Although occupational illness isn’t specific to any industry, there are inevitably some professions that are at higher risk for exposure to certain toxic substances or materials that can be harmful. One of these dangerous jobs is firefighting.
Not only are firefighters exposed to intense heat and smoke, but also they have direct exposure to the public. Additionally, they may have direct exposure to harmful building materials, such as lead and asbestos, that are known to cause debilitating conditions – even cancer.
Firefighters, police officers, and other first responders and government workers seeking workers’ compensation should speak to an attorney, since there may be some special considerations. Even volunteer firefighters and first responders are covered under state statute, although there are sometimes challenges in ensuring there are adequate funds to pay these claims.
Another challenge for these workers is collecting compensation when they are diagnosed with a disabling disease or another condition. Respiratory illnesses, heart conditions, and certain cancers may be caused by exposure to smoke and other hazardous materials. However, proving causation – that is, the condition was caused by work as opposed to exposure somewhere else – can be a significant hurdle in these workers’ compensation cases.
Recently, the state supreme court in Washington ruled in two consolidated cases involving workers diagnosed with malignant melanoma that the workers were entitled to the presumption that their condition was caused by work-related exposure.
According to court records, the two firefighters both worked for the same department and were both diagnosed with malignant melanoma, a type of skin cancer.
In the case of the first firefighter, he was diagnosed in 2009, after working for 40 years as a firefighter and an emergency medical technician at the given department. He would later testify he’d been regularly exposed to smoke, fumes, soot, and toxic substances during his firefighting career. He also testified he sometimes used a tanning bed just before vacations, and he said he sometimes carried out certain outdoor activities without a shirt.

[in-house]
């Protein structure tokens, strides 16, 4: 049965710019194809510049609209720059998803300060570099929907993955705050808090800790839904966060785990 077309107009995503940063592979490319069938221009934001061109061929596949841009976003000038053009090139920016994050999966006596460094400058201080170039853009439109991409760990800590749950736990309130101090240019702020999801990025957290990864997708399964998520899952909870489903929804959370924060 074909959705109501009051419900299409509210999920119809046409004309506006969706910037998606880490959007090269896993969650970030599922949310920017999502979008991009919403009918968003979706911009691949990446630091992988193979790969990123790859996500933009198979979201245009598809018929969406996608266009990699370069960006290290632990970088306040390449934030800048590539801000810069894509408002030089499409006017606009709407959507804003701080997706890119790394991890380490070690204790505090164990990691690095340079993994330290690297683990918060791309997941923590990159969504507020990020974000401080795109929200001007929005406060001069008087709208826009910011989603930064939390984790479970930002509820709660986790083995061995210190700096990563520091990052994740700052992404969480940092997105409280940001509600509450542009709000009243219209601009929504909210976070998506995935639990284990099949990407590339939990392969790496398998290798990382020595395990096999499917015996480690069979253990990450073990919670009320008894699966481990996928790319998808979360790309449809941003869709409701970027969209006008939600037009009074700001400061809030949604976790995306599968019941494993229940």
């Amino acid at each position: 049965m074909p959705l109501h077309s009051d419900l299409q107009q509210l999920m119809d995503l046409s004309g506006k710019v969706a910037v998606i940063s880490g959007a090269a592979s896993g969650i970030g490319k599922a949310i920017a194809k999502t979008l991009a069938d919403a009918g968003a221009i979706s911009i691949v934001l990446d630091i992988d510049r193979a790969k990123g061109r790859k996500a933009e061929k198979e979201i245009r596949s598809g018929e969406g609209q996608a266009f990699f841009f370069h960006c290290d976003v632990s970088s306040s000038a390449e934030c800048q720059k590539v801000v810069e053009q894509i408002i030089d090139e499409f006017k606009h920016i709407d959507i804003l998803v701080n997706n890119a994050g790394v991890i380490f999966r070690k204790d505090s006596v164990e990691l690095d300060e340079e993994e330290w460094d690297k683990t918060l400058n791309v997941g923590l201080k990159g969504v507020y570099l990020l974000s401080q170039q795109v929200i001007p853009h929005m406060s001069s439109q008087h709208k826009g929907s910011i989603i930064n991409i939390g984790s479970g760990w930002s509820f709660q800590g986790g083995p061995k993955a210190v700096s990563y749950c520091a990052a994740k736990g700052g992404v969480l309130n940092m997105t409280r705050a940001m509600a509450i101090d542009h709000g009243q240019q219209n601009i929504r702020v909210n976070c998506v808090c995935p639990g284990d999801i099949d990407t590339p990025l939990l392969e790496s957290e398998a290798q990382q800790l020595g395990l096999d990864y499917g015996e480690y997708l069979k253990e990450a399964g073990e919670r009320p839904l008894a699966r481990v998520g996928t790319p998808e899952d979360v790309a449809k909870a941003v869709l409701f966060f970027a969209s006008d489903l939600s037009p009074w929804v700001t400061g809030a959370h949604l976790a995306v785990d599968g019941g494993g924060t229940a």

The city employer presented a medical professional opinion that the worker would have developed the condition regardless of whether he worked as a firefighter.
Although the worker had initially been awarded benefits, the board reversed this. His appeal went to a superior court jury, who ruled in the worker’s favor – a decision affirmed by the court of appeals.
In the second case, there was an almost identical set of circumstances. The worker even worked at the same department. The city presented evidence from a medical expert indicating she knew of no study that would suggest a causal connection involving exposure to smoke, soot, and toxic substances.
The board determined the city rebutted the firefighter presumption by proving by a preponderance of the evidence that his condition was caused by non-work-related issues. The decision was appealed, but the court of appeals judge ruled in the city’s favor as a matter of law.
The question for the court was whether the rebuttal of the firefighter presumption is a matter of fact or law, whether the jury in the first case was properly instructed, and whether the first attorney was entitled to collect attorney’s fees and expenses for costs incurred at the board level.
The court ruled that the question of the firefighter presumption – that firefighters are entitled to the presumption that certain illnesses, like cancer, are work-related – is a question of fact for a jury and that the jury in the first case was properly advised.
Contact the Carolina workers’ compensation lawyers at the Lee Law Offices by calling 800-887-1965.
Spivey v. City of Bellevue, Feb. 9, 2017, Washington Supreme Court
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